The New World

With another Terrence Malick film about to be distributed (his recent film, The Tree of Life just won the Palm d’Or in Cannes), I am reminded of his 2005 film The New World. It’s not his best work, but the reclusive Malick has a tendency to tap into rare kernels of emotion and insight with stunning visuals like no other filmmaker, and The New World, despite being too long and overly indulgent, does at times capture that heart-stopping and poignant sense of stepping into the unknown—into the new world of the Americas in the story of John Smith and Pocahontas. One must wonder what emotions drove those people from vastly different worlds to overcome massive hurdles. There is a youthfulness to Malick’s vision. He’s recreating that same emotion that every child has when facing the world—for the world will always be new and full of wonder to the young, and that sense of wonder can still shine through in even the most trying times.


The Canadian Museum of Immigration at Pier 21, Halifax. Over one million immigrants passed through here between 1928 and 1971. For many who sought a new life after the devastation of World War II, Pier 21 has become a place to honour and cherish.

My parents arrived on this ship, the Canberra, at Pier 21 in 1952. The emigrated from England, where they had married. My father sought a new life in an open, underpopulated land, free of the never-ending conflicts in Europe. When the Iron Curtain fell in Europe, he was cut off from his relatives in Romania.

A cruise ship is docked at Pier 21. This is the view of Halifax harbour that over one million immigrants would have seen.

A model shows the layout of Pier 21 as it existed when operated as an immigration centre. My parents boarded a train shortly after becoming landed immigrants, and travelled to Toronto and then a farm just west of Toronto where they got their start in Canada.

This display captures the mixed feelings many had about the ship voyage to Halifax from Europe. For those who knew nothing but rations in Europe, getting their first white flour buns was a memory that remained for the rest of their lives.

This large photograph captures the moments before people were called up to be interviewed and to get the stamp “Landed Immigrant”.

One mural had this quote:

“Landsick after the voyage, tired from the change in climate and depressed by bad news, confused by so many new impressions and without much knowledge of English, we started out on our own.”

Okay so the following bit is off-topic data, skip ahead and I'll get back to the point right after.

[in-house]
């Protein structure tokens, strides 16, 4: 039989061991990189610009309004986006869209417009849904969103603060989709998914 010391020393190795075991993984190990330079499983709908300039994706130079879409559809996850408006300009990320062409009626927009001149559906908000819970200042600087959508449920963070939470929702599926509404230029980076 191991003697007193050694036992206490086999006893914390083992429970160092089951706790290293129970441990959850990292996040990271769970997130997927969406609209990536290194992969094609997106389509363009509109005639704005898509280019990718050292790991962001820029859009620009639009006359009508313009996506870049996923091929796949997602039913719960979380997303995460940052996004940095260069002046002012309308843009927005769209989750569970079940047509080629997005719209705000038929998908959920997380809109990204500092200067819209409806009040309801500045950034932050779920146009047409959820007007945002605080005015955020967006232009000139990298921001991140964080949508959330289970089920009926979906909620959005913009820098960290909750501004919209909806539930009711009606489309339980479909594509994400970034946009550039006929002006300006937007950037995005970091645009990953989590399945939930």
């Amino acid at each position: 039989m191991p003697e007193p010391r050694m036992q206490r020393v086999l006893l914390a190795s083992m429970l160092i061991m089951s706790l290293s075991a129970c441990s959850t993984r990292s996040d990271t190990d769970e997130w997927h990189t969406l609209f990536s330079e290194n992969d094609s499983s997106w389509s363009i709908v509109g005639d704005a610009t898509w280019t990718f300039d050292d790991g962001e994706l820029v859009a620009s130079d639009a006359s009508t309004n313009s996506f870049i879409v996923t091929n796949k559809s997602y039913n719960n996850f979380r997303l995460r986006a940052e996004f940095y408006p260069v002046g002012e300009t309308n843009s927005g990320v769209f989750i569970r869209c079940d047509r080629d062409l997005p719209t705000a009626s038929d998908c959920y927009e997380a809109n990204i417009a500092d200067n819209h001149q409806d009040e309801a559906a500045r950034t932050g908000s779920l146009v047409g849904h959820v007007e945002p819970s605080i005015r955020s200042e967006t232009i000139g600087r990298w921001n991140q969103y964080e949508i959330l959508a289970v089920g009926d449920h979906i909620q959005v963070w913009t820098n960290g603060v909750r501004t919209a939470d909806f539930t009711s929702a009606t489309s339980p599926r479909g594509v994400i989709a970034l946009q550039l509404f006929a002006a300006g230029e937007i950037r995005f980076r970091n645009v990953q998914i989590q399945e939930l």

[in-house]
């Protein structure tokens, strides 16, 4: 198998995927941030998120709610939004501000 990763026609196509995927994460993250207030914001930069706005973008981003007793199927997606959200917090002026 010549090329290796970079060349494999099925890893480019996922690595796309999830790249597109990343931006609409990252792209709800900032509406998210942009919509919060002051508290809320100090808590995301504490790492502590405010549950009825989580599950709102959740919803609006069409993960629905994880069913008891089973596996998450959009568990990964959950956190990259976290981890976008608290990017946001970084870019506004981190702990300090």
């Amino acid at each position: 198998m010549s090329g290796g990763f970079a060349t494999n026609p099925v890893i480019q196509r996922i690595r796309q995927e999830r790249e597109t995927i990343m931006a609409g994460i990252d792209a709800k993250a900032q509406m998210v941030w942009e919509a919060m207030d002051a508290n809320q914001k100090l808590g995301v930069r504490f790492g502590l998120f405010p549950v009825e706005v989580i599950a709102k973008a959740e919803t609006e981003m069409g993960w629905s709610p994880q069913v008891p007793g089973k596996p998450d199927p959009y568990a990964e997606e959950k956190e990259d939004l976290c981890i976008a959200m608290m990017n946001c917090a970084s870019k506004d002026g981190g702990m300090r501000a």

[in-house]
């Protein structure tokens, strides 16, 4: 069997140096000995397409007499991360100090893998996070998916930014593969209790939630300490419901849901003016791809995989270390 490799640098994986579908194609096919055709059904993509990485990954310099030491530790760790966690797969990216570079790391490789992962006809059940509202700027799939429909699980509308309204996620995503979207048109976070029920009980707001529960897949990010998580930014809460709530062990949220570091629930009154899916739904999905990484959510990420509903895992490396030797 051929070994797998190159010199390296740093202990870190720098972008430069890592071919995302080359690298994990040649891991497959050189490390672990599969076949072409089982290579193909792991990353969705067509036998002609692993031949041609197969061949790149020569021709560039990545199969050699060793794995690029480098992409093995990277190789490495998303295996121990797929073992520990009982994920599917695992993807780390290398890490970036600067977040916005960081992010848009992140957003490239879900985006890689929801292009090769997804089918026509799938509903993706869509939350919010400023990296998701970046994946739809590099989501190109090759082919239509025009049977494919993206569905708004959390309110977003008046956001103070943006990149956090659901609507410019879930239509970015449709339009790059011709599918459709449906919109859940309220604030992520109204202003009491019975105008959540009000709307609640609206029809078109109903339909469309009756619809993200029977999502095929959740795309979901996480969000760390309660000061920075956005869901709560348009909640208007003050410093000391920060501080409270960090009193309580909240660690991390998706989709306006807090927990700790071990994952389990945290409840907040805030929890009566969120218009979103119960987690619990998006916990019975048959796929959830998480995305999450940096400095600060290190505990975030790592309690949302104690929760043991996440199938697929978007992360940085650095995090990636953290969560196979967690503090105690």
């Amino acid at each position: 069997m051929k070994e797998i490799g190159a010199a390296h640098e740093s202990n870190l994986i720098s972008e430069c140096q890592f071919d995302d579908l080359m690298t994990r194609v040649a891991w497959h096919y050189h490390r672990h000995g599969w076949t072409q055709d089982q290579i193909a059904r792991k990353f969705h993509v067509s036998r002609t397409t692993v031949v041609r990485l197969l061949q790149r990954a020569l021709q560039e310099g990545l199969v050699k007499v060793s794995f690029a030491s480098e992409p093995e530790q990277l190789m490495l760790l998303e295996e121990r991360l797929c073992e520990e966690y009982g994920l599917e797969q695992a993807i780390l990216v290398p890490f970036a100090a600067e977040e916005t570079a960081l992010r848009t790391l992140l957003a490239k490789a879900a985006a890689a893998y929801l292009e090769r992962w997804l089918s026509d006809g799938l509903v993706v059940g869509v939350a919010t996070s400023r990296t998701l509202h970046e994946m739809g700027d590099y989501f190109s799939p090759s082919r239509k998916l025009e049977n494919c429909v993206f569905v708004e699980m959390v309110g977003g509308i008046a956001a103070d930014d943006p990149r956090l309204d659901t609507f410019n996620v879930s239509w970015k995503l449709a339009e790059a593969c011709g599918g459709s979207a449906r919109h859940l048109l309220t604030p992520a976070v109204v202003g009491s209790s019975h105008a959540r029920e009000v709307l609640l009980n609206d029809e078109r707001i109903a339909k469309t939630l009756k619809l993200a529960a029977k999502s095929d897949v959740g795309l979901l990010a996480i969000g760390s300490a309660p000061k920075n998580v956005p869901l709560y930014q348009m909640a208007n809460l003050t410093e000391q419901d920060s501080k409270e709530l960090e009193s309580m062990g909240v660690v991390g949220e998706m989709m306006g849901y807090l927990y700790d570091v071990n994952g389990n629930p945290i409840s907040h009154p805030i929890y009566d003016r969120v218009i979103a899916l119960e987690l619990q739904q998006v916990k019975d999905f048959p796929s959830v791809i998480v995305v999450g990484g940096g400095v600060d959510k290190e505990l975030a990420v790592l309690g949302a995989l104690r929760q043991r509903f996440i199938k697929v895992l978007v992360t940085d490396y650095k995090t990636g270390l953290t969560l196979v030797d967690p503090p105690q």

Heidi Grundke (from Germany 1951)

Halifax Harbour has stories of heartbreak that are beyond comprehension. As I learned, this island, Georges Island, just off Pier 21, was the scene of traumatic departures. It was the site where many Acadians were kept as prisoners before being expulsed. A nearby plaque on the boardwalk tells the story:

It was in Halifax on July 28th 1755 that the Nova Scotia Council made the decision to remove every Acadian from the colony. Over the next decade, Georges Island (small island in the harbour) was used a prison for hundreds of Acadians at a time. The first prisoners were the deputies who pleaded the Acadian cause before the Nova Scotia Council in July 1755.

Lieutenant-governor Lawrence described the island as “the place of most security,” so Acadian partisans who took part in the resistance often ended up there. The facilities on the island were inadequate and living conditions were terrible. The last attempted mass deportation came in 1762 when more than 600 prisoners were shipped to Boston. Massachusetts refused to accept them and the ships returned to Halifax.

The Deportation policy ended in 1764, and the government made sure that the Acadians who resettled Nova Scotia did so in scattered communities. In Nova Scotia, a vibrant, new Acadia lives on in communities such as Clare, Argyle, Cheticamp, Isle-Madame, Pomquet.

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